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Slyne Village 

Video & Pictures from the village conservation area

(with thanks to the Slyne-with-Hest Local History Group)

Slyne Video Tour

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A short walk up Hanging Green Lane and Manor Lane brings us to the junction with the A6 road.  

The road was part of the Garstang to Heron Syke turnpike, itself part of the 18th C England to Scotland highway.

Manor House Farm has a date stone 1681 dedicated to Cornelius and Mary Greene. The Greene family owned much of the land and property in Slyne during the 18th and19 centuries.


These old cottages lie on the A6. 

One of the original turnpike milestones is prominent in the foreground 


This cottage is known locally as  "The Old Malt House". 

It dates from 1650.


A few yards further south are several interesting buildings including this one..."The Old Post Office". It must have been tricky crossing the road before the M6 was built!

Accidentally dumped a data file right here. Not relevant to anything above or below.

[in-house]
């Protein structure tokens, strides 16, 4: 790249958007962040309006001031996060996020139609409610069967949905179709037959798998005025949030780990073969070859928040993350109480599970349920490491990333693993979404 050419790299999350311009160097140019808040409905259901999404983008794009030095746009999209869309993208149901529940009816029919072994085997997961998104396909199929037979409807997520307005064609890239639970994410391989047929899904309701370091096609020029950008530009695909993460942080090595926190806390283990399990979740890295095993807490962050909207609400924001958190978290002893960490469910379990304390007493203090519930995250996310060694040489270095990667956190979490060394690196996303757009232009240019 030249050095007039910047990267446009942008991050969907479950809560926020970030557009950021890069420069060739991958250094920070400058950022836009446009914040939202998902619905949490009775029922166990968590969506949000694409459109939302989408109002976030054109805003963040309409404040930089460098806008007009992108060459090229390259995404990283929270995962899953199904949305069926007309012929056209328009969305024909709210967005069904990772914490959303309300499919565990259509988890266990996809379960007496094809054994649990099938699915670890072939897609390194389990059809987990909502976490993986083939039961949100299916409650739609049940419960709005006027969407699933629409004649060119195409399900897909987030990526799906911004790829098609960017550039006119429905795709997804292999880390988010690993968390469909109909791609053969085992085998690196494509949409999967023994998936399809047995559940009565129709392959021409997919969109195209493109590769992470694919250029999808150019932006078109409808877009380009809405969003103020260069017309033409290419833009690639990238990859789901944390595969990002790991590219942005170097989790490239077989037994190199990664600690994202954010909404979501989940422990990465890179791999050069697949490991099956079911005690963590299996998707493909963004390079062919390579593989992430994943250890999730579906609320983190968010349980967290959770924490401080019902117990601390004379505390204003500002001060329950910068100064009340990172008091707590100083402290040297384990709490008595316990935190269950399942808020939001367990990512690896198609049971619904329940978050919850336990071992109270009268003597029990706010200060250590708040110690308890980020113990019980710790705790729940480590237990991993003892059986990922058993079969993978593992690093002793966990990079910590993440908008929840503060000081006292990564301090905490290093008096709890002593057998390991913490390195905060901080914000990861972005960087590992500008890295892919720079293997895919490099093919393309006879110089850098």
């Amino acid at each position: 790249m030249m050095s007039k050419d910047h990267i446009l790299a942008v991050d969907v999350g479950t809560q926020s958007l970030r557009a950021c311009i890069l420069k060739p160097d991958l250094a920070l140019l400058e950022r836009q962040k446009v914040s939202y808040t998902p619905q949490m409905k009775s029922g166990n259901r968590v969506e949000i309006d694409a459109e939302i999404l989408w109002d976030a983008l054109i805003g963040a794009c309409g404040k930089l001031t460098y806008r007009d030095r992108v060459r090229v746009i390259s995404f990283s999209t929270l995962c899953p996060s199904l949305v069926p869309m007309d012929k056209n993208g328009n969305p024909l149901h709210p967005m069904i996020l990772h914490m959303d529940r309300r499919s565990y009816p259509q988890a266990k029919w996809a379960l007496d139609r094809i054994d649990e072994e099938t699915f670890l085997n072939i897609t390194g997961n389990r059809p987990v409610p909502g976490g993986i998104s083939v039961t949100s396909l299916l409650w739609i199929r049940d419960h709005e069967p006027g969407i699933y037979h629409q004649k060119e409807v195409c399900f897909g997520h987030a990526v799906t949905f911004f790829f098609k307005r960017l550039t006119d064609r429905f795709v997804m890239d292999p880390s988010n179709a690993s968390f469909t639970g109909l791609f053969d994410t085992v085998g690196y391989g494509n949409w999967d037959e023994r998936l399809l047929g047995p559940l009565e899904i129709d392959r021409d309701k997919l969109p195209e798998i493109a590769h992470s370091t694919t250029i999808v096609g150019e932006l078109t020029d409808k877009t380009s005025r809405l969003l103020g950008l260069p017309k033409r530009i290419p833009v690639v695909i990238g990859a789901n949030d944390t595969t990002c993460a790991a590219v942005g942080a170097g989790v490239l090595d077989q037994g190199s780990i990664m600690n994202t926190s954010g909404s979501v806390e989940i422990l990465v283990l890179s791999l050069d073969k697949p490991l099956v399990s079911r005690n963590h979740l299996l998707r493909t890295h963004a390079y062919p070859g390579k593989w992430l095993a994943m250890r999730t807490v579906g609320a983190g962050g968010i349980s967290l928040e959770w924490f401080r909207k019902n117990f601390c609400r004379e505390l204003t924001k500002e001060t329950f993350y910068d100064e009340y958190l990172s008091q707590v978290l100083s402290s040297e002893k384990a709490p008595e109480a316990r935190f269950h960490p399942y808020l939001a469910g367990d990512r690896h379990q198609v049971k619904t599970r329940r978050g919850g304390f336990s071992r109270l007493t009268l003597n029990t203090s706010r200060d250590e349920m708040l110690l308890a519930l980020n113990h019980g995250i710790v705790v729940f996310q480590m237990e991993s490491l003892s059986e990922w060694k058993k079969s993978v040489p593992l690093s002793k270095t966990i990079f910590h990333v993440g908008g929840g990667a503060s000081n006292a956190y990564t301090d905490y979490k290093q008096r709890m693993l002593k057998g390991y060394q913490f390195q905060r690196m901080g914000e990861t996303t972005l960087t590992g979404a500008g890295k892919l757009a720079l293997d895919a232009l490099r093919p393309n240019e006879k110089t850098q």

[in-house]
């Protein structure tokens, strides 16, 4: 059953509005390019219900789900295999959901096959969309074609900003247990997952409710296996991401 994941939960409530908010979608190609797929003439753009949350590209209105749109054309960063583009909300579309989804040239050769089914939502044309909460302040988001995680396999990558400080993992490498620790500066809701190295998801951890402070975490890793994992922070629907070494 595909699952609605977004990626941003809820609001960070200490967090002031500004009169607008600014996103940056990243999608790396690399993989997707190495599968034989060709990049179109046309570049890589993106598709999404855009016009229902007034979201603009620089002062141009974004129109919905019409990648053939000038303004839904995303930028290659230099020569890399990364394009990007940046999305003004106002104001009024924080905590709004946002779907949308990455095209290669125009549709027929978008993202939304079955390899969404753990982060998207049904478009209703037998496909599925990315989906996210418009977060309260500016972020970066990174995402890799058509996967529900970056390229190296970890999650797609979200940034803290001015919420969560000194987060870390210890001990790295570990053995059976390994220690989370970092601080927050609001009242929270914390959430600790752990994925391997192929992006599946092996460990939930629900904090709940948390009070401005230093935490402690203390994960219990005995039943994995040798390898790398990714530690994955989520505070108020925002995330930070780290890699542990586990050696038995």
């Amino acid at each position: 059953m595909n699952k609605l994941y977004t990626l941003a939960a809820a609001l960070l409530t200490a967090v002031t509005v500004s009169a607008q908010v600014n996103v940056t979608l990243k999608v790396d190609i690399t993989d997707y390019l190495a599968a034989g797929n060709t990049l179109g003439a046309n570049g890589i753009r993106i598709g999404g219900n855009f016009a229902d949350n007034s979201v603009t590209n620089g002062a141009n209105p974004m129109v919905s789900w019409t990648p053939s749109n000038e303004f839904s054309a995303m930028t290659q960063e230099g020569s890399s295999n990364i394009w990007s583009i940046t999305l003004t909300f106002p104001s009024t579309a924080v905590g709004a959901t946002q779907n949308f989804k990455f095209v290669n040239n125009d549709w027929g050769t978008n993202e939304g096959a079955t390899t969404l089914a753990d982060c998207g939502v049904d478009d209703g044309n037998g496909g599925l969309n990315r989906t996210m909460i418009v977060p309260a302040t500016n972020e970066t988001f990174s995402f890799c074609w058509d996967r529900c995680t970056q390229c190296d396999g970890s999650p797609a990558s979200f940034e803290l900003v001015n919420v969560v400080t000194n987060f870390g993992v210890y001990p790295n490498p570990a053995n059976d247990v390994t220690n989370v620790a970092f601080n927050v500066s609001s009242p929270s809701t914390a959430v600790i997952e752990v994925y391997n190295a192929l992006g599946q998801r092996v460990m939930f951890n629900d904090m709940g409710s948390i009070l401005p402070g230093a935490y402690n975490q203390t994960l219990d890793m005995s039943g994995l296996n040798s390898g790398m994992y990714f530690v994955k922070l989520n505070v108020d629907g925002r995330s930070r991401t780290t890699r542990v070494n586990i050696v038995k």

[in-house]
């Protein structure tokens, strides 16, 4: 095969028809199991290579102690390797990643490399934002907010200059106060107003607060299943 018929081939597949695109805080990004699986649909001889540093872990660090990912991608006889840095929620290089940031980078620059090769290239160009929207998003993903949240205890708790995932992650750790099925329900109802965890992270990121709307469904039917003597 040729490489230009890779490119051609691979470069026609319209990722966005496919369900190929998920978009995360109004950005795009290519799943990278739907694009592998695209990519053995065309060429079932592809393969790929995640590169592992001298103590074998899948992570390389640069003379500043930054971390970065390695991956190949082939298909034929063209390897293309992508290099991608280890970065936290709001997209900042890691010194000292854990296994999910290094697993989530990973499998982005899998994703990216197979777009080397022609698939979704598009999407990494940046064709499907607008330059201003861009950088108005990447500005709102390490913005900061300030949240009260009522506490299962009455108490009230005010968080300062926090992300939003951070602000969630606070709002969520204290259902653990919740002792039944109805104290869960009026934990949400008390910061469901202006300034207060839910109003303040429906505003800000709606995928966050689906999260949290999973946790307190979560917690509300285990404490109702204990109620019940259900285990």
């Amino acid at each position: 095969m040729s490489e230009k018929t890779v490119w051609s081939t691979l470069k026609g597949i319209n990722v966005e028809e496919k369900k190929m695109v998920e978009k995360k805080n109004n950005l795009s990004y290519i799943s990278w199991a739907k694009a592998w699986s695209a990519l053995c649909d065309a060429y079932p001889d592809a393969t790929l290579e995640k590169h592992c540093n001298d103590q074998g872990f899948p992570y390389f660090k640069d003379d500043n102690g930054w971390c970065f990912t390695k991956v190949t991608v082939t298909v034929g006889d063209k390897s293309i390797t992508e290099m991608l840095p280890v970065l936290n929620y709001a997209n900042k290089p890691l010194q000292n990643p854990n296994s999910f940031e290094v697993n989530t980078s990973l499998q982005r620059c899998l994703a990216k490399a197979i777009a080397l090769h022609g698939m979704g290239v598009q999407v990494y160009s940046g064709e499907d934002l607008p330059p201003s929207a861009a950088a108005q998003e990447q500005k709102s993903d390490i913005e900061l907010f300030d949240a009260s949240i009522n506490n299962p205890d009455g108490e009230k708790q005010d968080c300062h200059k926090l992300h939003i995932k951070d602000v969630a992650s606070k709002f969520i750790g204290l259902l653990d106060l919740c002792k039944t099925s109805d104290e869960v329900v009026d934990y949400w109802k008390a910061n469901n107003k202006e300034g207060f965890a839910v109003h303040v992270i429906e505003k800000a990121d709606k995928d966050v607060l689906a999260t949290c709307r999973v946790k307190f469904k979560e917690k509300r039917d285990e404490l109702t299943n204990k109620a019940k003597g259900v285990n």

Slyne Grange dates from at least 1799. It was owned in 1845 by William Sparling who was tried for murder of Edward Grayson in a duel, but acquitted at Lancaster Assizes in 1804.



One of the oldest houses in the village is "Little Grange" next door to Slyne Grange. It dates from 1575 and was used to house the servants from the big house.


Derby House was referred to as "neat, new built dwelling house" when sold in 1811.



Ashton House Farm has a date and initials on the lintel 1723 C.B., but it is uncertain to whom the initials refer. The name comes from a later owner John Ashton who occupied the property at the end of the 18thC.



Slyne Lodge, now a public house and restaurant, was once one of the premier residences of the village. It belonged in turn to the Peacock and Hall families.


The village pound has been sensitively restored recently and is a peaceful haven planted with local varieties of flowers and shrubs. It lies near the junction of the A6 and Throstle Grove.


Just outside the Pound are the village stocks. Some locals suggest they could be restored to their former use.




Throstle Grove Farm



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